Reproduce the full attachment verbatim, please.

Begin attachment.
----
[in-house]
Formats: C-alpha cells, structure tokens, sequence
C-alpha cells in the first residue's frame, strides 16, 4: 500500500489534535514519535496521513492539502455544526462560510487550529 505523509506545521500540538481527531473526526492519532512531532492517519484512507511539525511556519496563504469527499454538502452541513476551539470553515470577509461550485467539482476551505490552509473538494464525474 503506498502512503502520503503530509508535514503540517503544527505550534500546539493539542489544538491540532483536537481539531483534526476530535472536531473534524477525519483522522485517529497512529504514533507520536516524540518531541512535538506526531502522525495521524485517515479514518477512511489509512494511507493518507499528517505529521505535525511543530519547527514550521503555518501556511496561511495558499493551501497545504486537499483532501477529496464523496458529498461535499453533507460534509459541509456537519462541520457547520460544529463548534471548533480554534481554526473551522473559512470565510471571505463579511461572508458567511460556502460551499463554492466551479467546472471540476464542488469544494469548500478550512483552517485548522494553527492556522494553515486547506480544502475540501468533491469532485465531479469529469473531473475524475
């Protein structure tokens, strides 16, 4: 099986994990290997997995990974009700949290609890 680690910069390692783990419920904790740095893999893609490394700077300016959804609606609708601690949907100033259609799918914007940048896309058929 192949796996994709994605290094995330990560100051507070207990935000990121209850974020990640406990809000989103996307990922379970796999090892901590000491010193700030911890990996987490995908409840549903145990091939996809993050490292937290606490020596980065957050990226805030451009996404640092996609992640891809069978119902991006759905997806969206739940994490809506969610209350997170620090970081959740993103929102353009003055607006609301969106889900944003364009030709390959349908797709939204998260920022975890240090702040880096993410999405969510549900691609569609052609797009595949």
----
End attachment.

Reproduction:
[in-house]
Formats: C-alpha cells, structure tokens, sequence
C-alpha cells in the first residue's frame, strides 16, 4: 500500500489534535514519535496521513492539502455544526462560510487550529 505523509506545521500540538481527531473526526492519532512531532492517519484512507511539525511556519496563504469527499454538502452541513476551539470553515470577509461550485467539482476551505490552509473538494464525474 503506498502512503502520503503530509508535514503540517503544527505550534500546539493539542489544538491540532483536537481539531483534526476530535472536531473534524477525519483522522485517529497512529504514533507520536516524540518531541512535538506526531502522525495521524485517515479514518477512511489509512494511507493518507499528517505529521505535525511543530519547527514550521503555518501556511496561511495558499493551501497545504486537499483532501477529496464523496458529498461535499453533507460534509459541509456537519462541520457547520460544529463548534471548533480554534481554526473551522473559512470565510471571505463579511461572508458567511460556502460551499463554492466551479467546472471540476464542488469544494469548500478550512483552517485548522494553527492556522494553515486547506480544502475540501468533491469532485465531479469529469473531473475524475
């Protein structure tokens, strides 16, 4: 099986994990290997997995990974009700949290609890 680690910069390692783990419920904790740095893999893609490394700077300016959804609606609708601690949907100033259609799918914007940048896309058929 192949796996994709994605290094995330990560100051507070207990935000990121209850974020990640406990809000989103996307990922379970796999090892901590000491010193700030911890990996987490995908409840549903145990091939996809993050490292937290606490020596980065957050990226805030451009996404640092996609992640891809069978119902991006759905997806969206739940994490809506969610209350997170620090970081959740993103929102353009003055607006609301969106889900944003364009030709390959349908797709939204998260920022975890240090702040880096993410999405969510549900691609569609052609797009595949």